Encouraging SOLAR-1 Trial Results Lead to Alpelisib Approval

Targeted Therapies in Oncology, July 2019, Volume 8, Issue 9

The SOLAR-1 findings were presented during a satellite symposium at the 2019 European Society for Medical Oncology Breast Cancer Annual Congress in Berlin, Germany.&nbsp;The trial demonstrated the role of&nbsp;<em>PIK3CA&nbsp;</em>as a predictive marker for alpelisib&rsquo;s clinical efficacy, said Peter A. Fasching, MD, associate professor of gynecology and obstetrics at Friedrich-Alexander University of Erlangen-Nuremberg in Germany, during the symposium.

Since the 1980s,widely applied predictive markers in breast cancer have been limited to HER2 and hormone receptor (HR) status. That changed with the approval of alpelisib (Piqray), an inhibitor specific to PIK3CA, the alpha subunit of phosphatidylinositol 3-kinase (PI3K), by the FDA on May 24, 2019.1The approval was based on the phase III SOLAR-1 trial that investigated postmenopausal women, as well as men, with HR-positive, HER2-negative, advanced breast cancer following progression on or after an endocrine-based regimen. The trial included patients both with and without PIK3CAmutations. The SOLAR-1 findings were presented during a satellite symposium at the 2019 European Society for Medical Oncology Breast Cancer Annual Congress in Berlin, Germany.2The trial demonstrated the role ofPIK3CAas a predictive marker for alpelisib’s clinical efficacy, said Peter A. Fasching, MD, associate professor of gynecology and obstetrics at Friedrich- Alexander University of Erlangen- Nuremberg in Germany, during the symposium. A number of PI3K inhibitors are in development (TABLE).2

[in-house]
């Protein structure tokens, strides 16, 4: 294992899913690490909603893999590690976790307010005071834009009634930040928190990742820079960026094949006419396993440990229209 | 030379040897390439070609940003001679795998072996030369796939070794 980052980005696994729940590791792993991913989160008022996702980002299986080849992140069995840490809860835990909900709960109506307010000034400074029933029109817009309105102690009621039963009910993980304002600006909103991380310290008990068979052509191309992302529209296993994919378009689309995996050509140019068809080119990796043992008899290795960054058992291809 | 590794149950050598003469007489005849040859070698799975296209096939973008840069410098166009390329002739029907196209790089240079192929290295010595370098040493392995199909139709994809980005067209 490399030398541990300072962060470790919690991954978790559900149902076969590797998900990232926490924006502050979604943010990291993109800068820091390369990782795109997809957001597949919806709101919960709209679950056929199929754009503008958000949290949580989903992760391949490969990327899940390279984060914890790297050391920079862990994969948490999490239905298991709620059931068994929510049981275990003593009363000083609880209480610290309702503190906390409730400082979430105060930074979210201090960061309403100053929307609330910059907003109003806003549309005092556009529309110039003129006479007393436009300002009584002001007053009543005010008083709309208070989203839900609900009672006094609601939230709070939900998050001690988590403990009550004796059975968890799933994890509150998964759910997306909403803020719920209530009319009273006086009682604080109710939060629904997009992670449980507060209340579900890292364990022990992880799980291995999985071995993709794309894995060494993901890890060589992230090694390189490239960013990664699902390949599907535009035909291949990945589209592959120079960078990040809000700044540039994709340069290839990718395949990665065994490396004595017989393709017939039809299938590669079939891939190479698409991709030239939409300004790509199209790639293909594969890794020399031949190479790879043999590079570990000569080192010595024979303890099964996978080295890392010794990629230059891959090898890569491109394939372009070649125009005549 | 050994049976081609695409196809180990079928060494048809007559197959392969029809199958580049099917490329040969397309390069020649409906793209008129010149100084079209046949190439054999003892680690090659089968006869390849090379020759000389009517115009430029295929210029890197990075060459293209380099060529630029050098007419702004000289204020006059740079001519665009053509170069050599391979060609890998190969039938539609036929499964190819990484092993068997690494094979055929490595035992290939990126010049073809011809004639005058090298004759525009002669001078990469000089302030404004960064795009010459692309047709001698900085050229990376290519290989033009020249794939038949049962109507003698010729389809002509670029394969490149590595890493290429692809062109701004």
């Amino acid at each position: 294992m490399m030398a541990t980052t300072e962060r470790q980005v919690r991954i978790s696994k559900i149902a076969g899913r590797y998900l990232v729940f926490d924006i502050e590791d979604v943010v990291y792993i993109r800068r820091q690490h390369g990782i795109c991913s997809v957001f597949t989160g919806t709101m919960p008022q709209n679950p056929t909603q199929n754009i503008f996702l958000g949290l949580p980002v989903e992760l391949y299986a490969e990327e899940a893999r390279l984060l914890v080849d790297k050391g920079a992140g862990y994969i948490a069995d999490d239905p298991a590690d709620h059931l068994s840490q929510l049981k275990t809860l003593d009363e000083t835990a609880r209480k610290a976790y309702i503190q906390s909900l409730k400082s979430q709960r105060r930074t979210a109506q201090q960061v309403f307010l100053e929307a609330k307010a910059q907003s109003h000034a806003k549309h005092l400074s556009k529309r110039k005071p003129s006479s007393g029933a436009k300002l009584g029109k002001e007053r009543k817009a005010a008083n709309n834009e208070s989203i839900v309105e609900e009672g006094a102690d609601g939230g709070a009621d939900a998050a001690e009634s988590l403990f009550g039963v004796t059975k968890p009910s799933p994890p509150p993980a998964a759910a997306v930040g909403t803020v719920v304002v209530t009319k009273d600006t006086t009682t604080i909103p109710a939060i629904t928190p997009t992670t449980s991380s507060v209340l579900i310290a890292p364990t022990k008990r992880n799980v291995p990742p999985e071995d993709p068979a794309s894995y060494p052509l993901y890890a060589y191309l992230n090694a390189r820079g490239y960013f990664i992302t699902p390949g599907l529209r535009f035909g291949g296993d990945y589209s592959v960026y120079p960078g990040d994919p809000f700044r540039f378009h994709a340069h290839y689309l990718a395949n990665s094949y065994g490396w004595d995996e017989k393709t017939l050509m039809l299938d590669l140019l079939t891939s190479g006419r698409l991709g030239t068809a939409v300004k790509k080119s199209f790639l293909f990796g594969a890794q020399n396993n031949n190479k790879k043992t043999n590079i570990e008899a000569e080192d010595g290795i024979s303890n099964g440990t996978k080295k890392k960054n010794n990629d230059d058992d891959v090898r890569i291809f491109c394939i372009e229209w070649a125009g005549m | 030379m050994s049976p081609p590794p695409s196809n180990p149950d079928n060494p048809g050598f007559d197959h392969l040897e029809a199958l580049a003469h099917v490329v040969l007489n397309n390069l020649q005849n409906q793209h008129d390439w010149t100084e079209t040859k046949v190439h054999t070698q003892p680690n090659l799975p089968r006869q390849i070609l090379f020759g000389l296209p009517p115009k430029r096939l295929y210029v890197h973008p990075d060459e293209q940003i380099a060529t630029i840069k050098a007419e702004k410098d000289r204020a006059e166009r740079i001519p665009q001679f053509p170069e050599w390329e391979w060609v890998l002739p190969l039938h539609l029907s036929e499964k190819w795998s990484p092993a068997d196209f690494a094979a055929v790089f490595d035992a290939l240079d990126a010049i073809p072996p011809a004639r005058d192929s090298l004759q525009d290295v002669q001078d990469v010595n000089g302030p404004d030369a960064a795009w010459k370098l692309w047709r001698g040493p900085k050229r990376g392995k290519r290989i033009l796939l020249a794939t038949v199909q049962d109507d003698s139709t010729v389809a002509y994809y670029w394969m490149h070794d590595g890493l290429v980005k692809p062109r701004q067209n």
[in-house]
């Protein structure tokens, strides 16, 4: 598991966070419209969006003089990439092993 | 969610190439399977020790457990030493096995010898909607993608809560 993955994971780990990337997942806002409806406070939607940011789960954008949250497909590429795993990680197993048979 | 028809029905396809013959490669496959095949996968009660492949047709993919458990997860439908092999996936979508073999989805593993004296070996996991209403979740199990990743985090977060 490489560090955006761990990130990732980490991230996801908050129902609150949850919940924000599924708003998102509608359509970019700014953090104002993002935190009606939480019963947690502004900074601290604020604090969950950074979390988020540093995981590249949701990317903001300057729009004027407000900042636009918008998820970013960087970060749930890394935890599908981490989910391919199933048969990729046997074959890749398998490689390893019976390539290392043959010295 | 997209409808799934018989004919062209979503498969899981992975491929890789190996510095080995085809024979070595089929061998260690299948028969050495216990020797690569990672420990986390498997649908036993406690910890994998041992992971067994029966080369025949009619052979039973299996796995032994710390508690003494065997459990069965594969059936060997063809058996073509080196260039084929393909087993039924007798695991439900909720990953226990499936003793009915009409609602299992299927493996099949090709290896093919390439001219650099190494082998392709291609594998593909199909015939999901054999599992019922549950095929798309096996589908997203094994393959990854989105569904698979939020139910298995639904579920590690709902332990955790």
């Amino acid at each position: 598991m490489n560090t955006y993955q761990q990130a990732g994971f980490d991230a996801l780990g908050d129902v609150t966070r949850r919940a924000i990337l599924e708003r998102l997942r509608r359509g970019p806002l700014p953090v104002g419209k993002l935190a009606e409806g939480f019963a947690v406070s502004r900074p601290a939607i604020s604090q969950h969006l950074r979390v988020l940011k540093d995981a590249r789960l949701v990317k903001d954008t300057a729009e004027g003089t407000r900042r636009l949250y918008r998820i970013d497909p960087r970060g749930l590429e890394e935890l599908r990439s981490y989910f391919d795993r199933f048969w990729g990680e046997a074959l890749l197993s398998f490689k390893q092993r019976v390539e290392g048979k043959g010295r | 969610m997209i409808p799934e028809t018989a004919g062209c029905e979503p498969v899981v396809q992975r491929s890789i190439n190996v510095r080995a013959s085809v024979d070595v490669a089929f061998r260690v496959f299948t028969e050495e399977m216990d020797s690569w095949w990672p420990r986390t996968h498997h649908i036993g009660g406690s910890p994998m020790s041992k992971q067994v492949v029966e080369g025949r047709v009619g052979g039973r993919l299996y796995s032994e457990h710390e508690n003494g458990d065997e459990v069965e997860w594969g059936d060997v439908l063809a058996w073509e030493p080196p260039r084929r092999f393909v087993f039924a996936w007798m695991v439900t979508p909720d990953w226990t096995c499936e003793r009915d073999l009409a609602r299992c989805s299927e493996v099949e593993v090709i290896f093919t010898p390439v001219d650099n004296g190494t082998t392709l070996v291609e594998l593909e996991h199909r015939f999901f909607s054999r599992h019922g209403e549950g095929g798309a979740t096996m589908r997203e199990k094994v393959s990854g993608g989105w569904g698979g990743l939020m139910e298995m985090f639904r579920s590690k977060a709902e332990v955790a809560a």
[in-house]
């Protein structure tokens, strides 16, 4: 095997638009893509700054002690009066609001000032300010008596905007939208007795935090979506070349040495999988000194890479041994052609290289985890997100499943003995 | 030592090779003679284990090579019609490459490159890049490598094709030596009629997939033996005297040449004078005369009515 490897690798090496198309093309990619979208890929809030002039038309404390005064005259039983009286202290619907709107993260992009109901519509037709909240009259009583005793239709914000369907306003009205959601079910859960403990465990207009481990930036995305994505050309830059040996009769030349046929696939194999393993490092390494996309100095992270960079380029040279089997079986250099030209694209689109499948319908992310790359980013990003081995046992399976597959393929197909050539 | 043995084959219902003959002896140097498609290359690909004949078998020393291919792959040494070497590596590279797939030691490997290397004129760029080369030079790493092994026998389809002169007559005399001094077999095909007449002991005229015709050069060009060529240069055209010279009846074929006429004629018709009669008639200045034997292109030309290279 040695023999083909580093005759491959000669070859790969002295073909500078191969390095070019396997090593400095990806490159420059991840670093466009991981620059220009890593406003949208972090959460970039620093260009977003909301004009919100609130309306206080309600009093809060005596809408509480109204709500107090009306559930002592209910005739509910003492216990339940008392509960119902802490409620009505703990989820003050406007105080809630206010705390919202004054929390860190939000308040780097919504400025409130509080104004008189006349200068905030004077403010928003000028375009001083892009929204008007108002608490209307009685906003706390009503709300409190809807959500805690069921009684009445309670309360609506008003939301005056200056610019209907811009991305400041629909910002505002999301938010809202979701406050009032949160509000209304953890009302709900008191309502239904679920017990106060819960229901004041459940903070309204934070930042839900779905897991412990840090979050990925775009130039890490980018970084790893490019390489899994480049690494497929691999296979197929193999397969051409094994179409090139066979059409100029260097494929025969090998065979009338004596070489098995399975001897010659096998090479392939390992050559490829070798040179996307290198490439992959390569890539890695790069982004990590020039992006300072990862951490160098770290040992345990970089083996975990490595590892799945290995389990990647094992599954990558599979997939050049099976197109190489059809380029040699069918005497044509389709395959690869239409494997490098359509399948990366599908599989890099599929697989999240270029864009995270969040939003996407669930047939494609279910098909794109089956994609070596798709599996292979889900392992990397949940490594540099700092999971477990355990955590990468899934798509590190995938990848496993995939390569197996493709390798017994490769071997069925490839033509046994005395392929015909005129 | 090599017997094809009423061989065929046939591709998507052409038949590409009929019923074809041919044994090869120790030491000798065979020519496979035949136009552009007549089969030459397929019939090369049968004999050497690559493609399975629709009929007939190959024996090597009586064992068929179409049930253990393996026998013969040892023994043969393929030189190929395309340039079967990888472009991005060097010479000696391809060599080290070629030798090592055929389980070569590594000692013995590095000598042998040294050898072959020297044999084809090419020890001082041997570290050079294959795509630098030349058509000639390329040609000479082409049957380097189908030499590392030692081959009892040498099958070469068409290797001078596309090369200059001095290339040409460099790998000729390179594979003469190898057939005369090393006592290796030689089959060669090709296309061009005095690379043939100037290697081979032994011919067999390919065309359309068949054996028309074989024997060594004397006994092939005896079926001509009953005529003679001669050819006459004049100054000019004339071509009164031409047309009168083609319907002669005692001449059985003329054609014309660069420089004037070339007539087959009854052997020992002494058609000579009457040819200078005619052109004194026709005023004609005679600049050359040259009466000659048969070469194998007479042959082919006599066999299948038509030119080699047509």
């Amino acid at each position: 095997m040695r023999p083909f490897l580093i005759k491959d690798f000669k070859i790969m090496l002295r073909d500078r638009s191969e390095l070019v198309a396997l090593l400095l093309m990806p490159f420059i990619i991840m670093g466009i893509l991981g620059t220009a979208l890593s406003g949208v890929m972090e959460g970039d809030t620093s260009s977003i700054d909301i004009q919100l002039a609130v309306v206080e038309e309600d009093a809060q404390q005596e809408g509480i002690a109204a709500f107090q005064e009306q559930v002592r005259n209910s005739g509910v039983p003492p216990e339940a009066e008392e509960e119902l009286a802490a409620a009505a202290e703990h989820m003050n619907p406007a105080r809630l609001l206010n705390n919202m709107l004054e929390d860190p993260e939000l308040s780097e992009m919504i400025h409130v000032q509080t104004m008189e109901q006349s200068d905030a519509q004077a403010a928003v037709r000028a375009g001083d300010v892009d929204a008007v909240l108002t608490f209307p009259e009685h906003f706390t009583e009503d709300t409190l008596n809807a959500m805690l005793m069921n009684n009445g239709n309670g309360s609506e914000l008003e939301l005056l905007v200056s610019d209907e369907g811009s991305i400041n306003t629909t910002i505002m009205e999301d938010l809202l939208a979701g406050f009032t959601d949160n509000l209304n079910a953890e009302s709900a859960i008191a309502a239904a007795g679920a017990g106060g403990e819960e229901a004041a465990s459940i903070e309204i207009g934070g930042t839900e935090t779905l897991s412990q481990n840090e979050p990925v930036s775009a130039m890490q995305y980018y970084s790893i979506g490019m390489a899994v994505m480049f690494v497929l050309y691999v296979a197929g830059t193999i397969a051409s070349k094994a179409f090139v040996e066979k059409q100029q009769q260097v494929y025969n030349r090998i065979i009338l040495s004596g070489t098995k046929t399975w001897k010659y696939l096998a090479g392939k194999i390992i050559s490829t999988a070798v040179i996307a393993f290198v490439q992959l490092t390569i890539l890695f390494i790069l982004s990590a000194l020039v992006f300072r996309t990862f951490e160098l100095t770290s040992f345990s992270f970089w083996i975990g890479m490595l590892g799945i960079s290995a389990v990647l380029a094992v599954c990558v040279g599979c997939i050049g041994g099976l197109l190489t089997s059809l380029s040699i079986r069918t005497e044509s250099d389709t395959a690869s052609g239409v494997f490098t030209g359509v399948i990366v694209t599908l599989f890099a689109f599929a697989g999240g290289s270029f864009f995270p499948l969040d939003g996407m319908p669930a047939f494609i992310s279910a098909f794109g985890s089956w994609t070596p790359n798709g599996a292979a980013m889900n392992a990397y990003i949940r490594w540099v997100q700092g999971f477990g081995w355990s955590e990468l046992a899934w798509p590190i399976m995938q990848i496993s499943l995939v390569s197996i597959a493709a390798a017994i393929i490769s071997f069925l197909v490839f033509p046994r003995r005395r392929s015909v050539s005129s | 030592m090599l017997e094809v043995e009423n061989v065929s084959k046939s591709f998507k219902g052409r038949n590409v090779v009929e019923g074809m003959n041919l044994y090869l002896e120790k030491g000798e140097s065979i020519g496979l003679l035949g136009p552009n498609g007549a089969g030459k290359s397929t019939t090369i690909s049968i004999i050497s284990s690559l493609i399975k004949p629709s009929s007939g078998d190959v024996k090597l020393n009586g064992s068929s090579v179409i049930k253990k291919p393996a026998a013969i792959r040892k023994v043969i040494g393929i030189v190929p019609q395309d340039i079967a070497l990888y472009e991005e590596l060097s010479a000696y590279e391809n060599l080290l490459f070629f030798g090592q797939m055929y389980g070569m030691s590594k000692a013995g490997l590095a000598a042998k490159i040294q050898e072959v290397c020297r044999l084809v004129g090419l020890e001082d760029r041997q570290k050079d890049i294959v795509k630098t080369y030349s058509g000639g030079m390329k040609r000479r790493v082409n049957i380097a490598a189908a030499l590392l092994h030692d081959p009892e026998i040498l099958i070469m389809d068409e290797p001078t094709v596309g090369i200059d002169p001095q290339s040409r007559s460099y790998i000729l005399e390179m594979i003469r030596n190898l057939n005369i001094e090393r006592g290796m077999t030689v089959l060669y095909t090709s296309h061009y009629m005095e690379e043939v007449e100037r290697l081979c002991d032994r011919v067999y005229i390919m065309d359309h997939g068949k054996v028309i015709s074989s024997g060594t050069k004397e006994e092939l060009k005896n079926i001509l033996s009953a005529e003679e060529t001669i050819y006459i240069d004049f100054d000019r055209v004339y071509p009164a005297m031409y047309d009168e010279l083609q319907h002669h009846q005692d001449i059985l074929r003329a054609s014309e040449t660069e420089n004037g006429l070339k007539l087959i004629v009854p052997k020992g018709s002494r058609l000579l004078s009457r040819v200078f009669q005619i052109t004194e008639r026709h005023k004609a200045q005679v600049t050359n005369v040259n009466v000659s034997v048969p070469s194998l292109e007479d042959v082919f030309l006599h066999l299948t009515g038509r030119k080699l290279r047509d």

“We have been [disadvantaged] with [just] 2 predictive markers to date,” Fasching said. “[Since the 1980s,] there has been no new clinically relevant marker that could predict treatment success.” The PI3K pathway is central in breast cancer and contributes to many physiological processes in other organs, such as the brain and liver. Alterations in the pathway and the resulting hyperactivation can contribute to the rise of malignancy and resistance to endocrine therapy.3-5 SOLAR-1 represents an opportunity “to see if the PI3Kmutation, which activates the pathway, could be a predictor of a therapy that inhibits the pathway,” Fasching said.4The investigators identifiedPIK3CAstatus in 572 patients with an ECOG performance status of ≤1. Patients withPIK3CA-mutant status (n = 341) were randomized to receive alpelisib (300 mg) plus fulvestrant (500 mg; Faslodex) versus placebo plus fulvestrant, and patients withPIK3CA-nonmutant status (n = 231) were randomized to receive alpelisib (300 mg) plus fulvestrant (500 mg) versus placebo plus fulvestrant. The primary endpoint was progression-free survival (PFS) in thePIK3CA-mutant cohort, and the secondary endpoints included overall survival (OS) in both cohorts.6